Motor Vehicle Defects A Concern In 1996 Ford Taurus Airbag
Most motor vehicle defect attorneys will agree that the 1996 Ford Taurus airbags have been a concern. In 2000, 29-year-old Mayling Semidey was driving home from an errand in her 1996 Ford Taurus when she accidentally struck a concrete retaining wall. The low speed impact--about 9 mph--caused the defective air bag to deploy and resulted in fatal chest injuries to Ms. Mayling. The single mother left behind a now 7-year old son.
The Semidey family sued Ford, claiming that the air bag in Semidey's Ford Taurus was defective, since it was designed to deploy in head-on crashes of 14 mph or greater, not 9 mph or less. Ford's own experts conceded that the air bag caused the fatal chest injuries sustained by Ms. Semidey, and that she would have sustained only minor personal injuries had the air bag not deployed.
The National Highway Traffic Safety Administration (NHTSA) has investigated numerous low speed air bag-induced fatalities involving first generation air bags installed in cars throughout the 1990's. These low speed car accidents fatalities primarily involve physically smaller women drivers who are close to the air bag when it deploys, and small children who ride in the front seat. Regrettably, scant attention has been paid to drivers like Mayling Semidey, who at 5'9" and weighing 150 lbs. was above average in physical stature, and who, an eyewitness said, was wearing a seat belt.
"This simply supports the contention that air bag defects can be lethal for people of any size if the person is too close to the bag when it is deployed," said nationally recognized product liability lawyer, Brian Chase.
The family's auto product liability attorneys claimed that a design that allowed the Taurus air bags to deploy under10 miles per hour exposed Ms. Semidey to an unreasonable risk. The jury agreed, finding the air bag system for the 1996 Ford Taurus to be defective, and finding Ford negligent for causing the death of Ms. Semidey. The $3.3 million was awarded to Ms. Semidey's 7-year old son.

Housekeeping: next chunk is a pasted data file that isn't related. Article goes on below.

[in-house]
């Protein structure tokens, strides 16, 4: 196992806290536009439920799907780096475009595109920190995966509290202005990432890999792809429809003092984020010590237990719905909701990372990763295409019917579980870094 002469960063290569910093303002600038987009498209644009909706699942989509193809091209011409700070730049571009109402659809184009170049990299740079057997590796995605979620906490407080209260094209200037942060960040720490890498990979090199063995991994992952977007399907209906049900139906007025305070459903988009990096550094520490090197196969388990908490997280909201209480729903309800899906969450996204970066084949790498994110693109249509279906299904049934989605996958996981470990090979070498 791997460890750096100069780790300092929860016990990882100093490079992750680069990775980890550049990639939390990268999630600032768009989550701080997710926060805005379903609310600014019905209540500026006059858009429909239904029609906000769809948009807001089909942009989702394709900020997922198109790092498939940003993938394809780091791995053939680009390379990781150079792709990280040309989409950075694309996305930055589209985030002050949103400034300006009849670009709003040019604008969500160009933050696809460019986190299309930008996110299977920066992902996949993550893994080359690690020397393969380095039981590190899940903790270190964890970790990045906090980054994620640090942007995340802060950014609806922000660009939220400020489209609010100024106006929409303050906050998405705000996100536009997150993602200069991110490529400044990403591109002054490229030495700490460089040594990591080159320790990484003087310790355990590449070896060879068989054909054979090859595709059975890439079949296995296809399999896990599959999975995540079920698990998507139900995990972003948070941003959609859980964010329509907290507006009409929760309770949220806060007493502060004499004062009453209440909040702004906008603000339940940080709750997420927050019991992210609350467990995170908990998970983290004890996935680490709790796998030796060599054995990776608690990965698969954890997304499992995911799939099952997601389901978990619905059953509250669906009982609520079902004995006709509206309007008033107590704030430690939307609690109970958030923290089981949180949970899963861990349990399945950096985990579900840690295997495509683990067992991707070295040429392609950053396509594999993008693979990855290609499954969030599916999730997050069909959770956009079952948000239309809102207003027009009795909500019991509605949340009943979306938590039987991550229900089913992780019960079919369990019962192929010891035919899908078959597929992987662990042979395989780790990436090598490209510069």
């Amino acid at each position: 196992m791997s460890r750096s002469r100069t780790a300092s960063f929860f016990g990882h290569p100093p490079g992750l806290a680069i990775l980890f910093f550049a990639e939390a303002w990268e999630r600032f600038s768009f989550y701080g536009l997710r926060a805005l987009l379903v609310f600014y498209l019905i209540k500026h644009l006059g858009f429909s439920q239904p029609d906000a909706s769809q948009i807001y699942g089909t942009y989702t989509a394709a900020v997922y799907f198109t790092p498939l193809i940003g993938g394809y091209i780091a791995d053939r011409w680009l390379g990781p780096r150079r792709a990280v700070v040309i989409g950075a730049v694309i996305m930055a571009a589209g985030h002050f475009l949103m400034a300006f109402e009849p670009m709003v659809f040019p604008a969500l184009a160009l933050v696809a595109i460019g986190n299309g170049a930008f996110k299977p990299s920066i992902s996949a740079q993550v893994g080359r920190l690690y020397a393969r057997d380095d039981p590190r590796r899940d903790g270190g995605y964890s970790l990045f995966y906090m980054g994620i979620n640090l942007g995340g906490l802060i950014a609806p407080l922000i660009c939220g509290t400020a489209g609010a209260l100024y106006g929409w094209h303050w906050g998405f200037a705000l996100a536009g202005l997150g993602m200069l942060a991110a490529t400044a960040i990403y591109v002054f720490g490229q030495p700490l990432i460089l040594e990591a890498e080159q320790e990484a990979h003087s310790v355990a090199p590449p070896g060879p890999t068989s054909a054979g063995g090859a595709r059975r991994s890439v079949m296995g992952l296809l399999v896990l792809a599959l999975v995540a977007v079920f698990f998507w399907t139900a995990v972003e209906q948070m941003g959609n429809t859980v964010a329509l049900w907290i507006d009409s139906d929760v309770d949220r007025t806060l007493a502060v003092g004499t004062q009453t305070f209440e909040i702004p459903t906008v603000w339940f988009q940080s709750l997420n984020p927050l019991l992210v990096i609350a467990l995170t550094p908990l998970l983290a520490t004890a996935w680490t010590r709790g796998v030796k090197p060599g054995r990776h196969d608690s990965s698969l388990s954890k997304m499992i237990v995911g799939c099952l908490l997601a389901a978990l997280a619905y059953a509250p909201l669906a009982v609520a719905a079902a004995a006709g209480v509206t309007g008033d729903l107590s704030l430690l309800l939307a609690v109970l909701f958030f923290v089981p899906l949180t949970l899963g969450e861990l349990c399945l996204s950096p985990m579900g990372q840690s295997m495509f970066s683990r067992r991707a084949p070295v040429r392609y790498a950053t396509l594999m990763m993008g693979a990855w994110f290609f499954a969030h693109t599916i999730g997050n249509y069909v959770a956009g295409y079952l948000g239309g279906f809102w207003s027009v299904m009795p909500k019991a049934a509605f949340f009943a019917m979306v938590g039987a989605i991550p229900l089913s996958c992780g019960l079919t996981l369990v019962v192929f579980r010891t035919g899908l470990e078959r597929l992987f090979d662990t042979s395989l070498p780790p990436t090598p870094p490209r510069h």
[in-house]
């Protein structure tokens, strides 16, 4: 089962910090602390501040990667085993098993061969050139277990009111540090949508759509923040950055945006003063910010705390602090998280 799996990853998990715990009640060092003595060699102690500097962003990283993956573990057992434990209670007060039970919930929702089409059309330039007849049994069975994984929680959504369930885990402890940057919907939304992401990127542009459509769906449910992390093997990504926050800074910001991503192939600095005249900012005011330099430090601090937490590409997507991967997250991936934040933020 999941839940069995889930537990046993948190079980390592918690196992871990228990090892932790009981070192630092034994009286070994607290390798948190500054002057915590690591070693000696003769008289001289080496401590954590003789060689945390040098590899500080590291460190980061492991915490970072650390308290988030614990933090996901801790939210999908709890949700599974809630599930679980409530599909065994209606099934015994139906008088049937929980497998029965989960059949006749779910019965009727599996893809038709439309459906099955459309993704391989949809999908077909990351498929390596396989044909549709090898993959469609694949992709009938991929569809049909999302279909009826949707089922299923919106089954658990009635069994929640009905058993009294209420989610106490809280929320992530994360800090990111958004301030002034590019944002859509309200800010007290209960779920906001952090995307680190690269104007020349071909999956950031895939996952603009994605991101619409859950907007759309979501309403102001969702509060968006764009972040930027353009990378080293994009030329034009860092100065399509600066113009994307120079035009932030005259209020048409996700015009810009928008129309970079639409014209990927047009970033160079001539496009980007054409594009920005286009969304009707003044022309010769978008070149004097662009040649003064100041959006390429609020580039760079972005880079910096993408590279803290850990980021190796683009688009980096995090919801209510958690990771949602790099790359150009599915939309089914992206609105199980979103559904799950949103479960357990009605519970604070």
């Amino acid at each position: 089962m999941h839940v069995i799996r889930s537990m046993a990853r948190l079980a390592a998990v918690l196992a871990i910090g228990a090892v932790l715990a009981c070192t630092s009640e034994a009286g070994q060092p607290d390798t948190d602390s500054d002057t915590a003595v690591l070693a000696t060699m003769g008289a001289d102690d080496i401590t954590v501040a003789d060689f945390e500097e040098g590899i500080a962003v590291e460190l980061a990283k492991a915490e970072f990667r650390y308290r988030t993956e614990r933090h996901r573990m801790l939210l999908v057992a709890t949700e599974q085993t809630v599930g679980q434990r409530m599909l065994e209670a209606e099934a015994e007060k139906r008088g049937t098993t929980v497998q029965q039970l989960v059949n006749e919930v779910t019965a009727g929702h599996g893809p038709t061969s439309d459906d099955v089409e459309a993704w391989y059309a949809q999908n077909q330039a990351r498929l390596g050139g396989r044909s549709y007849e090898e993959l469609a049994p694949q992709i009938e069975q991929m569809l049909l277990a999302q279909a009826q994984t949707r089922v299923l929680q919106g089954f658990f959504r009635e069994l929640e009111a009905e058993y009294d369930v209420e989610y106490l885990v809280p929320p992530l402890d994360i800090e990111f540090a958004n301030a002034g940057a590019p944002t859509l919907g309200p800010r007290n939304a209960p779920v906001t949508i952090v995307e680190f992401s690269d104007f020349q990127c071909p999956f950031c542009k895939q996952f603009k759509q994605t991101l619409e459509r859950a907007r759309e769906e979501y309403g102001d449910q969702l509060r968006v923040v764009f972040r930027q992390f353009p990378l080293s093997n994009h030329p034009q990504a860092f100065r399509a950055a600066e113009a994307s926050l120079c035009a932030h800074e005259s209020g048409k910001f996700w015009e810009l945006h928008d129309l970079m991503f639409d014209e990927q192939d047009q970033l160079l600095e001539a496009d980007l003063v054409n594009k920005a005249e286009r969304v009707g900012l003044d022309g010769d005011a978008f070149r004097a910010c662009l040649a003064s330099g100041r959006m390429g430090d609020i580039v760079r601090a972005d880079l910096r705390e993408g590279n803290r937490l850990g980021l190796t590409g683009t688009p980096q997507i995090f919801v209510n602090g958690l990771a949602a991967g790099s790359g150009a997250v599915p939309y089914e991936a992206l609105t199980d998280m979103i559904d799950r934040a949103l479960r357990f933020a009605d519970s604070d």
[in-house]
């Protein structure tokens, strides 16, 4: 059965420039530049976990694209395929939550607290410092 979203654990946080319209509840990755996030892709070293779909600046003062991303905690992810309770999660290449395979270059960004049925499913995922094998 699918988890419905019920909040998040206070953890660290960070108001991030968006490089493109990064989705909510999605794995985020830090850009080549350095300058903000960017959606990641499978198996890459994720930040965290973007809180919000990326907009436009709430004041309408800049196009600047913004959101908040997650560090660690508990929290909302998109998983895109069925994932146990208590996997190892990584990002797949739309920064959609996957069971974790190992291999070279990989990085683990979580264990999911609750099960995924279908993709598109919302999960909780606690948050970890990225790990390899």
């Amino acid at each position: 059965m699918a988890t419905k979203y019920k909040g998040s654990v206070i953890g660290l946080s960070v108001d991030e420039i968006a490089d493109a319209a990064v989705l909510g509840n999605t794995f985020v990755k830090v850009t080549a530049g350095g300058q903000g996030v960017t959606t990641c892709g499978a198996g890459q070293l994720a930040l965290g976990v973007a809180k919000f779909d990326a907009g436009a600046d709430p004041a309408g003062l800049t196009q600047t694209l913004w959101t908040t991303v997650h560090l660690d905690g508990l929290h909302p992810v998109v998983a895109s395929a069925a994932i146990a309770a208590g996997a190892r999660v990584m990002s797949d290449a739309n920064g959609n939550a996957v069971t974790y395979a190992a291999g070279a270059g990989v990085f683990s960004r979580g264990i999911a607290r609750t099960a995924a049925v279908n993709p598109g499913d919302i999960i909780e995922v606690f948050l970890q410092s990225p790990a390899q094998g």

"There are a wide range of problems with current airbag deployment systems," explained Brian Chase. "Two common product liability defects that can be potentially lethal to anyone in a low speed car crash are 1) lack of internal tethers, and 2) car crash sensors that trigger at too low a crash speed. In the first auto product defect, the airbag deploys in a large rounded basketball shape that is potentially more injurious--rather than a flatter tethered pillow shape that's also further from the driver or passenger. In the second product defect, car crash sensors needlessly trigger in minor low-speed car collisions of only 7 to 15 miles per hour. The problem here is that car crash sensors, which may be mounted on brackets attached to the radiator shroud near the car's headlights, can sometimes generate a false signal of a major crash. The signal could also experience a delay so that the airbag either inflates needlessly or too late during the car accident."
Nationally recognized products liability lawyer, John Bisnar added, "Since 1990, more than 150 people have been killed by airbags. Many of these deaths are the result of airbags that deployed in low-speed car collisions, striking an individual--usually a passenger who may have been sitting too close to the airbag. People need to understand that airbags deploy with a tremendous amount of force--which propels them at about 200 miles per hour. This can be lethal to some passengers, especially children and smaller adults."
If you or a loved one has suffered serious injuries as the result of a defective auto part or vehicle, contact the experienced California auto products liability attorneys at Bisnar Chase Personal Injury Attorneys for a free consultation. We will use our extensive knowledge and resources to achieve the best possible results for you and your family.
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